She had first gone to Tehri and is at present residing at Roorkee for the education of her children. It cannot be said now, when the mother Smt. Kamla has settled at Roorkee, and the three children after the death of their father have never resided at Gonda, that they are 'ordinarily residing' at Gonda. The word 'reside' has nowhere been defined and the dictionary meaning is 'dwelling permanently, or for a considerable time to have one settled or usual abode; to live in or at a particular place.'

To my mind, for all practical purposes now Smt. Kamla is dwelling permanently at Roorkee with her minor children and in any event, she has stayed there for a considerable time, and she wants to make that place a settled and usual abode. The Allahabad case (B), cited above was a very similar case to the present one and in that case the young children had been living with their mother who had left the place of her husband from Moradabad District and had gone to Aligarh district, and it was held by Hon'able Sapru, J. that

'In this particular case an inevitable conclusion to which I am driven is that their ordinaryplace of residence is at the moment at Hathras. When a person leaves the place where he has been residing as permanent resident for good i.e., with no intention to come back & goes to some other place to live there, the former place where he used to live, ceases to be his ordinary place of residence and the latter place becomes his ordinary place of residence.

The question of residence is largely a question of intention. In the case of minors no question of intention arises. But the Court will take into consideration their actual place of residence at the time of the application and regard that as their ordinary place of residence.'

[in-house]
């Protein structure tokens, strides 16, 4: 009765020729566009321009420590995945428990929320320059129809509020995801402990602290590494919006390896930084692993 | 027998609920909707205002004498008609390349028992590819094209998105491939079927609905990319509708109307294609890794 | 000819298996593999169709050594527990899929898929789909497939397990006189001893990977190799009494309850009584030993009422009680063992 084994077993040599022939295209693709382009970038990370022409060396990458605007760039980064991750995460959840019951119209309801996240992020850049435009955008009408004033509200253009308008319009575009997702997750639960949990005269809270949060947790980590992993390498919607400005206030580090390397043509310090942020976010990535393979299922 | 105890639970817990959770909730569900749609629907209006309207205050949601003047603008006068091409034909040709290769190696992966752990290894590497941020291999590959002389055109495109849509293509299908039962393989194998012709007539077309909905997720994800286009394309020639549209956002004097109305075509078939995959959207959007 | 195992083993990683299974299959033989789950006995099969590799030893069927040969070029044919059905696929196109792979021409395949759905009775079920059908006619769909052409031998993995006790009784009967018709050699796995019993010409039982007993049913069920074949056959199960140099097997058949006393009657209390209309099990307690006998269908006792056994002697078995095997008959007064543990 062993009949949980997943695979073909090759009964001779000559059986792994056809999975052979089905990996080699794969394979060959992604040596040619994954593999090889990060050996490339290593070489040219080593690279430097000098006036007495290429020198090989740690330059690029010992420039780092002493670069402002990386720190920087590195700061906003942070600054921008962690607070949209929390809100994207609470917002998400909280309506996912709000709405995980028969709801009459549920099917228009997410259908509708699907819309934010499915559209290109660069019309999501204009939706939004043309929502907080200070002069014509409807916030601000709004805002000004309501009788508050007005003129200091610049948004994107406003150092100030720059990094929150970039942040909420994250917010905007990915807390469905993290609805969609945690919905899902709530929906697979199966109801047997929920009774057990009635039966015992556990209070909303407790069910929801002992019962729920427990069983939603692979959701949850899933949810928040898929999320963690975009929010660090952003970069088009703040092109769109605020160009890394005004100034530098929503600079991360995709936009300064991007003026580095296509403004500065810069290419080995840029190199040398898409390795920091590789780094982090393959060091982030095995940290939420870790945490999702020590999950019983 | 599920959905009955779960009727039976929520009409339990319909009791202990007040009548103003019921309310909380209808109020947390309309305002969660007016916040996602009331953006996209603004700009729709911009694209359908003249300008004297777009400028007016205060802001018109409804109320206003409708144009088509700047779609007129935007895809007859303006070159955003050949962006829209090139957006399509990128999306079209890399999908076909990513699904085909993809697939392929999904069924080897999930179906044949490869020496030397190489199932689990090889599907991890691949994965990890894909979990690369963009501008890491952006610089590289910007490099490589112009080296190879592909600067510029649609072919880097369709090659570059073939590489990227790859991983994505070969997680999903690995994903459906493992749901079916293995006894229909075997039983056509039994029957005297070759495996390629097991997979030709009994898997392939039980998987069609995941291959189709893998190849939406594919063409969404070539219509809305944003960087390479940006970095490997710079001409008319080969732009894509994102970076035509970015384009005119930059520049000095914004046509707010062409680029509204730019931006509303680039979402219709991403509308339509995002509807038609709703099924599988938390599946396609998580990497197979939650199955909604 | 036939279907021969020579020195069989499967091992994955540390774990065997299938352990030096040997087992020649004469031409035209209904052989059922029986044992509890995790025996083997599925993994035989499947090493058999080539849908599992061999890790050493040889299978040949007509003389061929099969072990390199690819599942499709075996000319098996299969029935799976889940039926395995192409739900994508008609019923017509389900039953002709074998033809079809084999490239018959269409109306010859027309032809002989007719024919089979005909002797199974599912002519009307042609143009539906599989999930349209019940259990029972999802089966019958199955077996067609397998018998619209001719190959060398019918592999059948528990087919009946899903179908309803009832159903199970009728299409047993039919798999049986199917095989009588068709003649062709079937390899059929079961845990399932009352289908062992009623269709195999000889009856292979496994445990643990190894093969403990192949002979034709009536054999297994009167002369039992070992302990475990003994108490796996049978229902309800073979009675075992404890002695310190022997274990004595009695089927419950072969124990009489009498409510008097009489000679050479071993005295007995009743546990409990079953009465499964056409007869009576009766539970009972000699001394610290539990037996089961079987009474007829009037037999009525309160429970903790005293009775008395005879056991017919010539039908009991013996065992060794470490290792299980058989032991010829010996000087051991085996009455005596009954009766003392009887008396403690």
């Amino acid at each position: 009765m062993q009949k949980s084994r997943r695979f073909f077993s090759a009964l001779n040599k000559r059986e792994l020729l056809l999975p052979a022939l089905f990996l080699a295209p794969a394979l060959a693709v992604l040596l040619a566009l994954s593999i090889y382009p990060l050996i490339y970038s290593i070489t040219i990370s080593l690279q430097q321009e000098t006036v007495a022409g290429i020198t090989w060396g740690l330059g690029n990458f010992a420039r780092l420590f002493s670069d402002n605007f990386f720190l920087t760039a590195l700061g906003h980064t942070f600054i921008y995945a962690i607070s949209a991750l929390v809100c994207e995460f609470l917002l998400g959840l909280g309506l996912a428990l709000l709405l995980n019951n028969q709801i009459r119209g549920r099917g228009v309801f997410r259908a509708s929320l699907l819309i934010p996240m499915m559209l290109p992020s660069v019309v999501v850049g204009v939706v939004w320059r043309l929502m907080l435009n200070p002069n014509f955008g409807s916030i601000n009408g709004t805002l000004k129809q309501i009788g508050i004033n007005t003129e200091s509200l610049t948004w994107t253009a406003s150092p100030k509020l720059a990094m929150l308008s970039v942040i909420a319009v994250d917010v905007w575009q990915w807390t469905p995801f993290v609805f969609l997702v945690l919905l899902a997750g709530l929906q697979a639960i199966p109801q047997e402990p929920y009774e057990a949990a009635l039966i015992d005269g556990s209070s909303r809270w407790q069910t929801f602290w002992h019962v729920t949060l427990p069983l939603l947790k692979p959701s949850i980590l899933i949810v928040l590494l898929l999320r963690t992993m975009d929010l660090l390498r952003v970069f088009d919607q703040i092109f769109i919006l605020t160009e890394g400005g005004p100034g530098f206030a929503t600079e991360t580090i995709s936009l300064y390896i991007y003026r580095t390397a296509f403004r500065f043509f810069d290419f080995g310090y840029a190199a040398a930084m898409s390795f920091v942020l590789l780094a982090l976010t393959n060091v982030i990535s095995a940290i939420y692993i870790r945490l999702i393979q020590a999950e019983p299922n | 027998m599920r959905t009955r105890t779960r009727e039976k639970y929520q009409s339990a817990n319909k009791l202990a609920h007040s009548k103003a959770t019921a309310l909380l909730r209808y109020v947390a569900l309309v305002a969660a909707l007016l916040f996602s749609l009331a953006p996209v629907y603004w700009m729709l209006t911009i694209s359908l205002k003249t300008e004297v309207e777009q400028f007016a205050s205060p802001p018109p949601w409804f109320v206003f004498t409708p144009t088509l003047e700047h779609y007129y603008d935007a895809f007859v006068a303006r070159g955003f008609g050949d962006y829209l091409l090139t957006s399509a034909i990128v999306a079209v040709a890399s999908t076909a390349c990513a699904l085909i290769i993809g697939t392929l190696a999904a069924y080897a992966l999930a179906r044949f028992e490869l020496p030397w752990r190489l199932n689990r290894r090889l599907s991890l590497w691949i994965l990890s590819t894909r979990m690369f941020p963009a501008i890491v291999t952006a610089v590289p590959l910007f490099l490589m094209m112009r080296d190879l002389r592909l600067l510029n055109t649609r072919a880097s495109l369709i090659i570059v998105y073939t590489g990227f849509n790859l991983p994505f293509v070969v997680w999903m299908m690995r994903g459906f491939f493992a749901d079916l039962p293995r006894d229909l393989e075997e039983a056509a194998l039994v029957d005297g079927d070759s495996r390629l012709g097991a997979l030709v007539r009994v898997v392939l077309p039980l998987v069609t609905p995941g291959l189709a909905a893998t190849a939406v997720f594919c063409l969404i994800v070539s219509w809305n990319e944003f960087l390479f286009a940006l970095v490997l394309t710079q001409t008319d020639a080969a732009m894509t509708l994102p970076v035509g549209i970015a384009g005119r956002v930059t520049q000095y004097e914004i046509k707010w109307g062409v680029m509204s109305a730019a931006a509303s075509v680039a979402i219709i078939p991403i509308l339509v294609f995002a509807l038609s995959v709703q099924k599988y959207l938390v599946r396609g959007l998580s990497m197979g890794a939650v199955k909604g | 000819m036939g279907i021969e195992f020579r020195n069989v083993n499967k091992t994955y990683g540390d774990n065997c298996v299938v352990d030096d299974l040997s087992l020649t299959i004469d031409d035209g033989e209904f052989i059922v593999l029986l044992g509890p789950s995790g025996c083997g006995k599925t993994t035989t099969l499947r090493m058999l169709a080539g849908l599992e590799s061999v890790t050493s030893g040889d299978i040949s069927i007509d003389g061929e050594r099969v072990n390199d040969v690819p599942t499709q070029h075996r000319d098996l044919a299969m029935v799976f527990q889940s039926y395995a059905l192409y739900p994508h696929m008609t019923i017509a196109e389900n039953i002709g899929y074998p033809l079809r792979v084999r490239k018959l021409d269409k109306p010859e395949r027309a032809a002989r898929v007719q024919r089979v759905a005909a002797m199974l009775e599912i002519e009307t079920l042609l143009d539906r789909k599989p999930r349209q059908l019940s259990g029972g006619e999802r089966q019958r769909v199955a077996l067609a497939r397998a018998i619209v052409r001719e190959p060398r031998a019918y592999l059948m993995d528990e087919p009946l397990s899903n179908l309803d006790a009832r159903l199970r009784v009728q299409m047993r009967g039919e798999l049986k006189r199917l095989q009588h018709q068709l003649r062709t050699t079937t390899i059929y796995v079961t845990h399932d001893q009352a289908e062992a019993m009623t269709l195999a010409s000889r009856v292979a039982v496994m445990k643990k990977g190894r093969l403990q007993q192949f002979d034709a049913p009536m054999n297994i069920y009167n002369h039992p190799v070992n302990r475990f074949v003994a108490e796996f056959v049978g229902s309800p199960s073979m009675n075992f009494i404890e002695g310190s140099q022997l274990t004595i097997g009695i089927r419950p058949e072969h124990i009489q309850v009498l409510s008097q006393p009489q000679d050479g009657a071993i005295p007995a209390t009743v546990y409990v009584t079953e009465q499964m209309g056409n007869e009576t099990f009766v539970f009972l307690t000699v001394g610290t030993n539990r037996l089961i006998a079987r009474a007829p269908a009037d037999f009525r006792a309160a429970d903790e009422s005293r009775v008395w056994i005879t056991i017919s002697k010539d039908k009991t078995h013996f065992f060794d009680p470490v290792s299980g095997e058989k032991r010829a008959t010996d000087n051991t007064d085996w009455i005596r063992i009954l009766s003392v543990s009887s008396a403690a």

5. Thus, it is clear that the place where the three minors ordinarily resided will be deemed to be Roorkee.

6. It was contended on behalf of Bhanumal that actually Smt. Kamla had no permanent abode. Notices had been issued by Gonda Court by different addresses and had been returned unserved because she could not be found either at Tehri or at Roorkee Even if there be no permanent abode the children must be deemed to be living where they are actually residing.

Further in any event, they had not been residing for a considerable time at Gonda and they cannot be said to be ordinarily residing at Gonda, simply because some time back they had lived at Gonda. In the case -- Smt. Vimla Bai v. Baburao Shamrao', AIR 1951 Nag 179 (C), it was held,

'When a man has no permanent abode he must be deemed to reside where he actually resides. It follows therefore that his children must also be deemed to reside at the place where he happens to reside.'

7. Here the mother is actually residing at Roorkee and therefore, her children will also be deemed to be residing at Roorkee.

8. The past abode, for however long a period it may be, cannot be considered to be the place where the minors are residing. The words used are in the present tense i.e., 'Where the minor ordinarily resides.'